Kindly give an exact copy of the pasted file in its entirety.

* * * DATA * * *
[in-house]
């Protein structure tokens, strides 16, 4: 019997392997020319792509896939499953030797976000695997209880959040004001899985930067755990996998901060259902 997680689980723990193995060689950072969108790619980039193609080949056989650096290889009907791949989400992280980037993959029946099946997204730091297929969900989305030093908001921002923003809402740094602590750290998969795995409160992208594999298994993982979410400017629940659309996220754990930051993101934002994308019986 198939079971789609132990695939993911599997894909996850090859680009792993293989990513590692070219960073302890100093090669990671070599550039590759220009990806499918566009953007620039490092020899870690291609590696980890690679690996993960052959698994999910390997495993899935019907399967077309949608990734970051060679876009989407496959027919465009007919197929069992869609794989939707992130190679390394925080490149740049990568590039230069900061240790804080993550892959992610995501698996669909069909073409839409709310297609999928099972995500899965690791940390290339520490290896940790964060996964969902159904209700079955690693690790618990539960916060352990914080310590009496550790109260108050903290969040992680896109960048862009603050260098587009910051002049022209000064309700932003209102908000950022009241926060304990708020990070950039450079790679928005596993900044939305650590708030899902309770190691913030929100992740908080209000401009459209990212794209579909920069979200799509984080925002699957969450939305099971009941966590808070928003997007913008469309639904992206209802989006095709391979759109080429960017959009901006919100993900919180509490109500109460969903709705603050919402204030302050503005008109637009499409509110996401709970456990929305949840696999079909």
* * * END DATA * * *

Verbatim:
[in-house]
């Protein structure tokens, strides 16, 4: 019997392997020319792509896939499953030797976000695997209880959040004001899985930067755990996998901060259902 997680689980723990193995060689950072969108790619980039193609080949056989650096290889009907791949989400992280980037993959029946099946997204730091297929969900989305030093908001921002923003809402740094602590750290998969795995409160992208594999298994993982979410400017629940659309996220754990930051993101934002994308019986 198939079971789609132990695939993911599997894909996850090859680009792993293989990513590692070219960073302890100093090669990671070599550039590759220009990806499918566009953007620039490092020899870690291609590696980890690679690996993960052959698994999910390997495993899935019907399967077309949608990734970051060679876009989407496959027919465009007919197929069992869609794989939707992130190679390394925080490149740049990568590039230069900061240790804080993550892959992610995501698996669909069909073409839409709310297609999928099972995500899965690791940390290339520490290896940790964060996964969902159904209700079955690693690790618990539960916060352990914080310590009496550790109260108050903290969040992680896109960048862009603050260098587009910051002049022209000064309700932003209102908000950022009241926060304990708020990070950039450079790679928005596993900044939305650590708030899902309770190691913030929100992740908080209000401009459209990212794209579909920069979200799509984080925002699957969450939305099971009941966590808070928003997007913008469309639904992206209802989006095709391979759109080429960017959009901006919100993900919180509490109500109460969903709705603050919402204030302050503005008109637009499409509110996401709970456990929305949840696999079909």